On each trip there is always groans of "You want to get up when?" and "We won't get coffee until what time?" This is usually followed by a collective sigh and often some more grumbling. Then, once nature has put on her show, come the breathtaking moments that make everyone realize that their sacrifice was worth the lack of sleep and the delayed caffeine fix. Nature has a way of soothing over such worldly concerns. Nothing else seems to matter. The fringe hours of light are what nature photographers live for. Too often we trade those hours away for some extra sleep in a comfy bed. Moments like the one pictured above are to be cherished. Make a point of getting up early and greeting the sun!
Wednesday, October 19, 2011
I am happy to tell you that the Beauty of Billingsgate Farm Calendar 2012 is nearly sold out! There are only a few copies left. You can pick yours up at Billingsgate Farm, located at 6 County Road (Route 106) Plympton, Ma 02367. The calendar can be purchased for $13.99. While you are there, be sure to buy some fresh apples and pumpkins.
This image is one of my favorites from this calendar. It was made in July when there were dozens of butterflies visiting the zinnias at Billingsgate farm. It was a blast photographing all of the different species of butterflies on the colorful flowers. I have many wonderful images from these morning photo shoots, but the bee flying in the background made this image stand out from the rest.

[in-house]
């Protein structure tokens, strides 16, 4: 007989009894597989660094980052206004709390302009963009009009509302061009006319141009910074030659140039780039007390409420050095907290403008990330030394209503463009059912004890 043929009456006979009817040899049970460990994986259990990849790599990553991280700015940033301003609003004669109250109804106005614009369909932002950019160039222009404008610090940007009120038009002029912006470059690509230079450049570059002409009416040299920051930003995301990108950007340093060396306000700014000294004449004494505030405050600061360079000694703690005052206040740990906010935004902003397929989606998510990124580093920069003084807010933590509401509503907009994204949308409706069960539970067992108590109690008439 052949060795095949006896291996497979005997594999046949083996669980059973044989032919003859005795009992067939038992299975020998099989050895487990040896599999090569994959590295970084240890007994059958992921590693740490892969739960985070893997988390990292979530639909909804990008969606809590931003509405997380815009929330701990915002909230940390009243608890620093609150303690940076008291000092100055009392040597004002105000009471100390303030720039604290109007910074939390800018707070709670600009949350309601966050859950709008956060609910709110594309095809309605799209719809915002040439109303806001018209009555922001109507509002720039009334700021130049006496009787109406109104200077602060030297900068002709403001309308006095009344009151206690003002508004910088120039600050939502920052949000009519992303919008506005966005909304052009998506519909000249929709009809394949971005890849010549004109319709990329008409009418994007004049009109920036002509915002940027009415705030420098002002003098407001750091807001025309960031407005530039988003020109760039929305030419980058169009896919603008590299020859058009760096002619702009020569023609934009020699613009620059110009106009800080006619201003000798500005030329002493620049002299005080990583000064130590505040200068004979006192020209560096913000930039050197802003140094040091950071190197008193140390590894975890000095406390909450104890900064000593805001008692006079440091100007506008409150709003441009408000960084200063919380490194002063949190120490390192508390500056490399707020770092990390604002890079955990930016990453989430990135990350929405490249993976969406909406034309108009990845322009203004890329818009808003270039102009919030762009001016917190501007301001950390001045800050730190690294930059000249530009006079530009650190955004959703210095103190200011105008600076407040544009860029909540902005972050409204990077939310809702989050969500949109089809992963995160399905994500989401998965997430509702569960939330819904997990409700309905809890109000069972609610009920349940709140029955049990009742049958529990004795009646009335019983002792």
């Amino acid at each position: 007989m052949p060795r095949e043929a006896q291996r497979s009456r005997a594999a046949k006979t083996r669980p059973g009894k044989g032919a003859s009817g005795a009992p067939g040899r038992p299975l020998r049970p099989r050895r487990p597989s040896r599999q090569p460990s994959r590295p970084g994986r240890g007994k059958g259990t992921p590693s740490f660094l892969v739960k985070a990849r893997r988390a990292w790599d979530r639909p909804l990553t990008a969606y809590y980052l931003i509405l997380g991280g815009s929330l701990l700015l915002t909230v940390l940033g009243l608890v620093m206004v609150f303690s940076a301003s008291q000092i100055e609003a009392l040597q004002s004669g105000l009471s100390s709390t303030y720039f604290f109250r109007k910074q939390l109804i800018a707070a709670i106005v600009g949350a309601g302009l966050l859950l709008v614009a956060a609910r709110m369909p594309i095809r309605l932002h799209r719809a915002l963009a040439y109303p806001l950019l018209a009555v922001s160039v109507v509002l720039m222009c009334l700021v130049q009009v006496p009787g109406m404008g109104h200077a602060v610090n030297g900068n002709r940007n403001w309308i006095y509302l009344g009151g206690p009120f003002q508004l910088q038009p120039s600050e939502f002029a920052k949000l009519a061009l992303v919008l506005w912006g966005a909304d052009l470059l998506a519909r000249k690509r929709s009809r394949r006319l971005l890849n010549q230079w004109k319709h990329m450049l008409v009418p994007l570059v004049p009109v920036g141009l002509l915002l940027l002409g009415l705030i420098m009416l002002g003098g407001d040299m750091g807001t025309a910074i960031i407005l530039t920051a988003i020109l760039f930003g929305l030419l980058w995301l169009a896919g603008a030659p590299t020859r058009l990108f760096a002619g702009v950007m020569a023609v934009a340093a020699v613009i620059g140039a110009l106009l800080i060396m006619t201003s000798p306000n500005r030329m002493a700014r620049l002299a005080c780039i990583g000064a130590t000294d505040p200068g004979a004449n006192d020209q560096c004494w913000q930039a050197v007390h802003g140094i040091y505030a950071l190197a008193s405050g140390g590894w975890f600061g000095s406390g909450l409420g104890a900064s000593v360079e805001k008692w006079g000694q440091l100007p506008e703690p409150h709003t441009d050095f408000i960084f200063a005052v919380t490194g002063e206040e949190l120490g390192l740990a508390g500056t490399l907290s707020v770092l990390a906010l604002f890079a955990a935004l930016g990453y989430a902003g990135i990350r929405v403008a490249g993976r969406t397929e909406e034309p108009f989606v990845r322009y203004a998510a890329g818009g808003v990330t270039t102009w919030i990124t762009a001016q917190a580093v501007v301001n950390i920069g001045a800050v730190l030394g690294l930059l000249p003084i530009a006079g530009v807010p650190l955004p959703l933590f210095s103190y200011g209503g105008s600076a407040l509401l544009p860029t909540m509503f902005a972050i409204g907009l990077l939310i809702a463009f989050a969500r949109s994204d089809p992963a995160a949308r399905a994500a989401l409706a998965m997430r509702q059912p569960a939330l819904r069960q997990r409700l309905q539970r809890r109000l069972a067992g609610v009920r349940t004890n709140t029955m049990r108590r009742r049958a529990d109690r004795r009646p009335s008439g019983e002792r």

My friend Gil found this spider on the side of the Park Loop Road, during our photo tour of Acadia National Park. It was laying out its web and didn't mind posing for us. The early morning light was perfect for this spider. The wind however was quite a challendge. With a little patience we were able to make some nice images.
My basic approach to photographing an area is to think big and look small. We had just photographed the sunrise at Otter Cliffs. This is one of the most iconic scenes in New England. It speaks of the grand landscape. Once the sun was up, we turned our backs to it and enjoyed the warm early morning light upon the coast. Gil demonstrated the look small approach by noticing a tiny detail like this spider. Many people were still photographing the grand landscape of the coast of Maine. Both approaches are excellent, but it amazes me how much nature has to offer for those who seek it out!
I thought this image was rather appropriate with Halloween just around the corner!
Monday, October 17, 2011
On my recent tour to Acadia I went to the top of Cadillac Mountain with a couple of the workshop participants for some night photography. The moon was shining and providing some nice light over Frenchman's Bay. We also used a flashlight to paint the foreground in.
The wind was gusting rather strongly. More than once I was nearly blown over. Fortunately, we were able to duck behind a wall at the edge of the parking lot. In an effort to keep the camera from shaking in the wind, I would huddle around it after I tripped the shutter. This is an effective technique that helps to keep images sharp even in bad weather.
Finding new ways to photograph Acadia National Park is always a challenge. While I am sure that night photography has been done from the top of Mt. Cadillac before, I have not seen any other images like this one. It was worth staying out late and braving fierce winds.
Friday, October 14, 2011
Today was the first day of a three day workshop to Acadia National Park. It rained pretty hard for most of the day. Some of the participants were pretty bummed out and desperately wanted to see the sun! I was pretty excited about the opportunity that the "bad" weather provided.